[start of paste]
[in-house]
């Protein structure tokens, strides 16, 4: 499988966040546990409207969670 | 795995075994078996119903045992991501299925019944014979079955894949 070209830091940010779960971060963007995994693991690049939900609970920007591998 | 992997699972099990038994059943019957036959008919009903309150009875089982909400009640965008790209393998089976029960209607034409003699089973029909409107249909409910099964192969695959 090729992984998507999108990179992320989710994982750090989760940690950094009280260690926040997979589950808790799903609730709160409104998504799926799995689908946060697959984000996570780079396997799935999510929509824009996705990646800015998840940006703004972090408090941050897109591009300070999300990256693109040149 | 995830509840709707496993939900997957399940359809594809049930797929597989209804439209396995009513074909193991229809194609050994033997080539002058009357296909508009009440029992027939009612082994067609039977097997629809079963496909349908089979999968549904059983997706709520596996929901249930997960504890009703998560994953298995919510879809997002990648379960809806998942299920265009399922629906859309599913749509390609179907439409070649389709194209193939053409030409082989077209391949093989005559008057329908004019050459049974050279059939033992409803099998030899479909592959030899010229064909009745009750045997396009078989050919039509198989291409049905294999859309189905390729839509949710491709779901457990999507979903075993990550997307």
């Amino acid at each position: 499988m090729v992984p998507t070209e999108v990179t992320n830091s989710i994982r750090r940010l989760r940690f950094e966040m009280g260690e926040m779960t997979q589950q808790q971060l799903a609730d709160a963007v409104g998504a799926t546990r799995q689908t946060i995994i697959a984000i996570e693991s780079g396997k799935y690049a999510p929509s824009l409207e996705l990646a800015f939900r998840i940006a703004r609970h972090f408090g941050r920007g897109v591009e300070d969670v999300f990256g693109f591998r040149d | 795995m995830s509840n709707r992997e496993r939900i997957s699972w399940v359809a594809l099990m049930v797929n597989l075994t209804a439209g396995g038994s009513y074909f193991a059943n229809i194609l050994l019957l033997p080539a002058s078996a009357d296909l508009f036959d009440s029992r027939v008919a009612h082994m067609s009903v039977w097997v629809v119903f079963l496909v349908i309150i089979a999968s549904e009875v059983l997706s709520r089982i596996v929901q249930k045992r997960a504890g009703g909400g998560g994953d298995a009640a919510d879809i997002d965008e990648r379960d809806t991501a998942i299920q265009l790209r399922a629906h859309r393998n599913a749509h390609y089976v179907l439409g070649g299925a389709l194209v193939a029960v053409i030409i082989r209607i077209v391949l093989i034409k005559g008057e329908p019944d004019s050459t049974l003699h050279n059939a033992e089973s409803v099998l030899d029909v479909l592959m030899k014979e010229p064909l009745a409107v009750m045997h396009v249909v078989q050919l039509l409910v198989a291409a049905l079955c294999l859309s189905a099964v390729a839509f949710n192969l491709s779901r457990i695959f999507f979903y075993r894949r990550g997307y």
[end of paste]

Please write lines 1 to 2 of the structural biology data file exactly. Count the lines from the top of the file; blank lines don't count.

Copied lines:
[in-house]
């Protein structure tokens, strides 16, 4: 499988966040546990409207969670 | 795995075994078996119903045992991501299925019944014979079955894949 070209830091940010779960971060963007995994693991690049939900609970920007591998 | 992997699972099990038994059943019957036959008919009903309150009875089982909400009640965008790209393998089976029960209607034409003699089973029909409107249909409910099964192969695959 090729992984998507999108990179992320989710994982750090989760940690950094009280260690926040997979589950808790799903609730709160409104998504799926799995689908946060697959984000996570780079396997799935999510929509824009996705990646800015998840940006703004972090408090941050897109591009300070999300990256693109040149 | 995830509840709707496993939900997957399940359809594809049930797929597989209804439209396995009513074909193991229809194609050994033997080539002058009357296909508009009440029992027939009612082994067609039977097997629809079963496909349908089979999968549904059983997706709520596996929901249930997960504890009703998560994953298995919510879809997002990648379960809806998942299920265009399922629906859309599913749509390609179907439409070649389709194209193939053409030409082989077209391949093989005559008057329908004019050459049974050279059939033992409803099998030899479909592959030899010229064909009745009750045997396009078989050919039509198989291409049905294999859309189905390729839509949710491709779901457990999507979903075993990550997307």